Born in a wealthy family, Magnelli started painting in 1907 without any formal art education. By 1909 he was established enough to be included in the Venice Biennale. In 1911, he came into contact with Futurism through Giovanni Papini and Soffici, and with Cubism, before he travelled to Paris in 1914. There he met Guillaume Apollinaire and the Cubists including Pablo Picasso, Fernand Léger, and Alexander Archipenko. By 1915 he had adopted an abstract style incorporating cubist and futurist elements.
At the outbreak of the First World War, Magnelli was in Italy. Over the next few years Magnelli returned to figurative work and drifted away from the Italian avant-garde, which was becoming more supportive of Fascism, which he opposed. A crisis in confidence and uncertainty as to his artistic direction led him briefly to abandon painting at the end of the 1920s. However, an inspiring visit to the marble quarries in Carrara in 1931, led Magnelli to the decision to leave provincial Tuscany for Paris. This gave his art a fresh start. In Paris he joined the Abstraction-Création group and became friends with Wassily Kandinsky, Jean Arp and Sophie Taeuber. His paintings of Pierres, heavily outlined large floating rocks set in an indeterminate space, bore a resemblance both to the work of Magritte and of other Surrealists, as well as to his friend Léger's contemporary depiction of isolated objects.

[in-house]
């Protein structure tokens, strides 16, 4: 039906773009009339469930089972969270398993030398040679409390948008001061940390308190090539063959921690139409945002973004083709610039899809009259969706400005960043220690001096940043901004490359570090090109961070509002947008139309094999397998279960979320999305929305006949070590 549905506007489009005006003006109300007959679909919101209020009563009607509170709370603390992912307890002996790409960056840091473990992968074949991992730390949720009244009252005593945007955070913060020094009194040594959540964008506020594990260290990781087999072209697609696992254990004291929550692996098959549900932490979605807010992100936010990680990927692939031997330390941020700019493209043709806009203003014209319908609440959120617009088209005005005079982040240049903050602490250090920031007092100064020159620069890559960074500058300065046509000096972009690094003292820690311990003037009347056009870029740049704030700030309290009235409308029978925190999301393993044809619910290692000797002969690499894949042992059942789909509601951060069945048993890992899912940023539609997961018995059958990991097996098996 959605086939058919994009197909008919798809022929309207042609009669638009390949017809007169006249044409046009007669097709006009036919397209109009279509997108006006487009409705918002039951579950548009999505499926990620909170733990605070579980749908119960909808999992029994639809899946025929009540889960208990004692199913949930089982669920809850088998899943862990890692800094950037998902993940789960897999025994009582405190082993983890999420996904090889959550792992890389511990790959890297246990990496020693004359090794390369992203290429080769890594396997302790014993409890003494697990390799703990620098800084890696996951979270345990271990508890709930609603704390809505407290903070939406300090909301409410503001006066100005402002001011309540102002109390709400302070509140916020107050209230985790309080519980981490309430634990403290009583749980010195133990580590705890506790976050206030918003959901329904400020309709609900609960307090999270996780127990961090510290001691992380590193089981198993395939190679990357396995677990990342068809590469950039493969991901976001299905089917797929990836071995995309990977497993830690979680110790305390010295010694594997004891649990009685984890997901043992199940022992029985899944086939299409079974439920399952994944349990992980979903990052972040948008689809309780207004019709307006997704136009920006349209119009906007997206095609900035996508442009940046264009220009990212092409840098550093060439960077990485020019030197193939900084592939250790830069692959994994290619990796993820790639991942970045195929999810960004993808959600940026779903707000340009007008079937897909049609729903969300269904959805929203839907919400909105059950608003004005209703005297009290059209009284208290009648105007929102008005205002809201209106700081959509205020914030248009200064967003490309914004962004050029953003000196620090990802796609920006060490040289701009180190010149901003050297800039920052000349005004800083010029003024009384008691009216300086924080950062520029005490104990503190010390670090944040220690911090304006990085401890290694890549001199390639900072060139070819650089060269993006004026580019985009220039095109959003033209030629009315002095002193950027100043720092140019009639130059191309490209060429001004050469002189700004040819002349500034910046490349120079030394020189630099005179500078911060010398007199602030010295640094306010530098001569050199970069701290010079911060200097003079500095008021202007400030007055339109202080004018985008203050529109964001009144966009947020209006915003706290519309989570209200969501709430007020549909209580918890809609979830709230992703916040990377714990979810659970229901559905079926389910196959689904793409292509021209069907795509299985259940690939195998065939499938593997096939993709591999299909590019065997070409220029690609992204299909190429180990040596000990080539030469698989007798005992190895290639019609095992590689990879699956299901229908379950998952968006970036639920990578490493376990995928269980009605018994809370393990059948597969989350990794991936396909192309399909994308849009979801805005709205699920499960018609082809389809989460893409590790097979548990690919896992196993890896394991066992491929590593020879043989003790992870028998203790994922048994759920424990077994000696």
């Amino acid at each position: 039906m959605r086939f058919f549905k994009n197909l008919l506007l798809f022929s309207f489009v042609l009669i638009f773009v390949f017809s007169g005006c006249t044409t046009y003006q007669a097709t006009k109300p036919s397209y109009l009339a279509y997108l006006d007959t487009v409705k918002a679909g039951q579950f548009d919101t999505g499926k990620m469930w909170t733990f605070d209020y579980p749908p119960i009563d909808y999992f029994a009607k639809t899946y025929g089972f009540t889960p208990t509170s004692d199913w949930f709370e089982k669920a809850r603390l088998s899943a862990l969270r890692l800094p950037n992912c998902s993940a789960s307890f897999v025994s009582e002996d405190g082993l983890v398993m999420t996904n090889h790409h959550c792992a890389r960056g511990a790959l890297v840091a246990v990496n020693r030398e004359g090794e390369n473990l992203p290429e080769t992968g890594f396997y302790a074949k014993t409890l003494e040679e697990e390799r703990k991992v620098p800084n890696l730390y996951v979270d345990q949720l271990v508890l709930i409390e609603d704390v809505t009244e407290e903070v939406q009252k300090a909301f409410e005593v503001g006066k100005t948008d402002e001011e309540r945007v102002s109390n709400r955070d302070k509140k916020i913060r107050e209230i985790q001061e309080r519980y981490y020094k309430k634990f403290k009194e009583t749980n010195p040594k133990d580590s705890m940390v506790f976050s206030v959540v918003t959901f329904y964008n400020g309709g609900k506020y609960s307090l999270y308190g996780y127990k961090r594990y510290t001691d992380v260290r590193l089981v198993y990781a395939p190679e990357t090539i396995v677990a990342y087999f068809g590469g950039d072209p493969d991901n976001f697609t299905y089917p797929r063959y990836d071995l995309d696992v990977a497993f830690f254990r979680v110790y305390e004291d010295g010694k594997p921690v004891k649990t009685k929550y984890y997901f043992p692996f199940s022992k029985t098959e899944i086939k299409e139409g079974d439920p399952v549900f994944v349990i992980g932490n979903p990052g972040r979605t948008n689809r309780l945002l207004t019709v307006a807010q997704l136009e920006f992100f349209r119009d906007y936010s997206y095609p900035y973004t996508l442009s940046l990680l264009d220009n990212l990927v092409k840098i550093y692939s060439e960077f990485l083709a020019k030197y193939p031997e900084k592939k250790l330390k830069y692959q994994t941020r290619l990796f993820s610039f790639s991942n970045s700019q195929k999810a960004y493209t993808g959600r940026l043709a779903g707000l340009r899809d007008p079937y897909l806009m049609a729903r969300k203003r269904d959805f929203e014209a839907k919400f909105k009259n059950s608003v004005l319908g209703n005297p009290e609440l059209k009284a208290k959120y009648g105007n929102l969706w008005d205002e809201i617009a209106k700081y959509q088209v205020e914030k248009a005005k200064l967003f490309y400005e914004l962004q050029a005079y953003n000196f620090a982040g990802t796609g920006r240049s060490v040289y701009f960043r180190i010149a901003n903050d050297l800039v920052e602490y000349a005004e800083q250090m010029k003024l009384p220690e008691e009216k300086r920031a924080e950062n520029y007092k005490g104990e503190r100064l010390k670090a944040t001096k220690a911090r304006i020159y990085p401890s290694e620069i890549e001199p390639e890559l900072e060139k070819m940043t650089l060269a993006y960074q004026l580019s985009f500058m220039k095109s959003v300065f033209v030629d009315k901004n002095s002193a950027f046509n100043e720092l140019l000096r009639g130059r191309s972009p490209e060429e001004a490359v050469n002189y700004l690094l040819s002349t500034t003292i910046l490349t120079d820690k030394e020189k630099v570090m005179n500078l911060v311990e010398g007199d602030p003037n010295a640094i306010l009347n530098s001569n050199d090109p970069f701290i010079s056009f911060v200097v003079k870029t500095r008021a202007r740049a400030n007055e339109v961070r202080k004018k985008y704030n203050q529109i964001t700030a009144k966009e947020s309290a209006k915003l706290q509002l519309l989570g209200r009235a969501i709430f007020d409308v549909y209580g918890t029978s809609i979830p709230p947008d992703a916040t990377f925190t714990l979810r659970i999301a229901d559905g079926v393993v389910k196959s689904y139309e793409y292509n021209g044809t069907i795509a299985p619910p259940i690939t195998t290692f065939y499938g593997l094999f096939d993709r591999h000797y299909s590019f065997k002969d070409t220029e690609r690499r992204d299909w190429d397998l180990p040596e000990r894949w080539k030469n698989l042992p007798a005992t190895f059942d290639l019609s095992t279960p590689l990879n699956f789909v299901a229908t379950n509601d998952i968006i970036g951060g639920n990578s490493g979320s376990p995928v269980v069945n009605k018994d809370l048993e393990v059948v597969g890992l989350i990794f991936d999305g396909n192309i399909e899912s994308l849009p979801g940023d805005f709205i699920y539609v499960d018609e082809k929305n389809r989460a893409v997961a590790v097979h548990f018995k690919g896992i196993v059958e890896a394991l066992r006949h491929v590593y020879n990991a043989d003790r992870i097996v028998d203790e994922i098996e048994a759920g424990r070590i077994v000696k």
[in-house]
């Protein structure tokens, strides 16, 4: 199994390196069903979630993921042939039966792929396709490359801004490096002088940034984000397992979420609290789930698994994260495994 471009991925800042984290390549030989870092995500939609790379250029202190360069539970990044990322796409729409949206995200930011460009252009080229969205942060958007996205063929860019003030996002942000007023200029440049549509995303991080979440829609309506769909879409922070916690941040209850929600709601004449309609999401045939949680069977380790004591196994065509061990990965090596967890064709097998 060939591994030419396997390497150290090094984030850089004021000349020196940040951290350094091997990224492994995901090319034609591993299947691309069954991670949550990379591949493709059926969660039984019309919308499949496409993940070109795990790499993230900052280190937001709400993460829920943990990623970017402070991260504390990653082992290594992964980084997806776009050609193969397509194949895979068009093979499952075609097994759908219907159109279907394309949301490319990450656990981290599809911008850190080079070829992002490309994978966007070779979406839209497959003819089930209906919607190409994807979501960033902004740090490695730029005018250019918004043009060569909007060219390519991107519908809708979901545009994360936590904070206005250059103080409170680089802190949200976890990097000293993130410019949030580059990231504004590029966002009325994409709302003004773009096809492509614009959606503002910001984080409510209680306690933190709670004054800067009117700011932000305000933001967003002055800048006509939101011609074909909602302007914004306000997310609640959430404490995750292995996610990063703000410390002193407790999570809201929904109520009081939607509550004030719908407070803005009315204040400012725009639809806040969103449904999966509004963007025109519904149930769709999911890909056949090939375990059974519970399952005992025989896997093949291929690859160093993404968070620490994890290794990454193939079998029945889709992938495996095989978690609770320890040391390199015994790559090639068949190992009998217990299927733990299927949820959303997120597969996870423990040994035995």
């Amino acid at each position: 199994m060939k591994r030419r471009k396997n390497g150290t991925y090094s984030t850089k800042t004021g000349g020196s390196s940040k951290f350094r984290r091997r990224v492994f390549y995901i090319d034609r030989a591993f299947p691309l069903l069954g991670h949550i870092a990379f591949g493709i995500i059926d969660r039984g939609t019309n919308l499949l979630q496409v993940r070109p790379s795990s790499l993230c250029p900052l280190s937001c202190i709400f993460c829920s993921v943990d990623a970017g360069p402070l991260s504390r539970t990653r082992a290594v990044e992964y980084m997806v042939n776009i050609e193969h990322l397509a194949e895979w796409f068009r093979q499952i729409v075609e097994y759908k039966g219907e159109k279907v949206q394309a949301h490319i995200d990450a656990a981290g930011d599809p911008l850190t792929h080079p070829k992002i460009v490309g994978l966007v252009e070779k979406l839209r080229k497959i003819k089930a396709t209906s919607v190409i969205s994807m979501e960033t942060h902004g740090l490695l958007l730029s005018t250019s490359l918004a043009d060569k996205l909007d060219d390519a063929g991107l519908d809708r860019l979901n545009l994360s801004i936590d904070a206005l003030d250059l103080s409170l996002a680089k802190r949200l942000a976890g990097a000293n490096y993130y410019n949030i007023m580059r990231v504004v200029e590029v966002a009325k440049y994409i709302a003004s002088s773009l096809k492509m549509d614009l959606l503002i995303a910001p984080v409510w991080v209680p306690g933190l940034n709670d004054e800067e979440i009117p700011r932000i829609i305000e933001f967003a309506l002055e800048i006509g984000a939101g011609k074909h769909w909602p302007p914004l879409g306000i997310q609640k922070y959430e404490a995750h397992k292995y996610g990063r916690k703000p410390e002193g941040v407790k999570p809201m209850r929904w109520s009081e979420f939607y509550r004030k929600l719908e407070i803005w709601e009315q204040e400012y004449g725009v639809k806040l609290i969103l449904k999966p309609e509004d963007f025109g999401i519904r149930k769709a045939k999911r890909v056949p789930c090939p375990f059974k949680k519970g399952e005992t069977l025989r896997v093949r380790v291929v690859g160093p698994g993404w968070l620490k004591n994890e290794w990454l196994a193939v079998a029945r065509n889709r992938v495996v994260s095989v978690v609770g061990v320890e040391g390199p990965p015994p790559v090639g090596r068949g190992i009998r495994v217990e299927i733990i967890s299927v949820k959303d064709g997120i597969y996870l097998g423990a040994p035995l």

Magnelli spent the Second World War in Grasse in Provence, where he worked with the Arps and with Sonia Delaunay. Some of the group were Jewish so they were forced to hide. Despite this, the group was able to produce a number of collaborative works. Magnelli returned to Paris in 1944, where his work provided the inspiration for many younger French and Italian abstract artists.